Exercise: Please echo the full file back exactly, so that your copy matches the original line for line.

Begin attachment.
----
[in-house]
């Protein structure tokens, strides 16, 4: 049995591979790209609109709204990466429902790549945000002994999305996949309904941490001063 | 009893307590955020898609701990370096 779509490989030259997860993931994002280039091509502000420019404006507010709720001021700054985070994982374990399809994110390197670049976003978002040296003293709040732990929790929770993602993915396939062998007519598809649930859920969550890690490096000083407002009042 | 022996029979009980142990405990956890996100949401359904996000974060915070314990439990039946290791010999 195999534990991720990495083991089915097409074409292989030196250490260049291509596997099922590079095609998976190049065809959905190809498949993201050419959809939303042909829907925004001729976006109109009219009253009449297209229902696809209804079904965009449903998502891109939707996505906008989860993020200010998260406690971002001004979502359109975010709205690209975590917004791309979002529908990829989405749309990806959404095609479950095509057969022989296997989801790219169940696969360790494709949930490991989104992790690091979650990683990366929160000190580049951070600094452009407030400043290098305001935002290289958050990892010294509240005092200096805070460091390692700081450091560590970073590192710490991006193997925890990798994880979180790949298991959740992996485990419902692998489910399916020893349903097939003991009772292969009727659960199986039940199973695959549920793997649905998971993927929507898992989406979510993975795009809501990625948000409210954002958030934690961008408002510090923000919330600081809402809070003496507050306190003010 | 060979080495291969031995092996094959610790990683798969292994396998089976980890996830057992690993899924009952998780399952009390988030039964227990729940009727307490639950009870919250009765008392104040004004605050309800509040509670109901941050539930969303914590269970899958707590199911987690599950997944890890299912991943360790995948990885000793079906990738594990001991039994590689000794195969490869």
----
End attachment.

[in-house]
């Protein structure tokens, strides 16, 4: 049995591979790209609109709204990466429902790549945000002994999305996949309904941490001063 | 009893307590955020898609701990370096 779509490989030259997860993931994002280039091509502000420019404006507010709720001021700054985070994982374990399809994110390197670049976003978002040296003293709040732990929790929770993602993915396939062998007519598809649930859920969550890690490096000083407002009042 | 022996029979009980142990405990956890996100949401359904996000974060915070314990439990039946290791010999 195999534990991720990495083991089915097409074409292989030196250490260049291509596997099922590079095609998976190049065809959905190809498949993201050419959809939303042909829907925004001729976006109109009219009253009449297209229902696809209804079904965009449903998502891109939707996505906008989860993020200010998260406690971002001004979502359109975010709205690209975590917004791309979002529908990829989405749309990806959404095609479950095509057969022989296997989801790219169940696969360790494709949930490991989104992790690091979650990683990366929160000190580049951070600094452009407030400043290098305001935002290289958050990892010294509240005092200096805070460091390692700081450091560590970073590192710490991006193997925890990798994880979180790949298991959740992996485990419902692998489910399916020893349903097939003991009772292969009727659960199986039940199973695959549920793997649905998971993927929507898992989406979510993975795009809501990625948000409210954002958030934690961008408002510090923000919330600081809402809070003496507050306190003010 | 060979080495291969031995092996094959610790990683798969292994396998089976980890996830057992690993899924009952998780399952009390988030039964227990729940009727307490639950009870919250009765008392104040004004605050309800509040509670109901941050539930969303914590269970899958707590199911987690599950997944890890299912991943360790995948990885000793079906990738594990001991039994590689000794195969490869």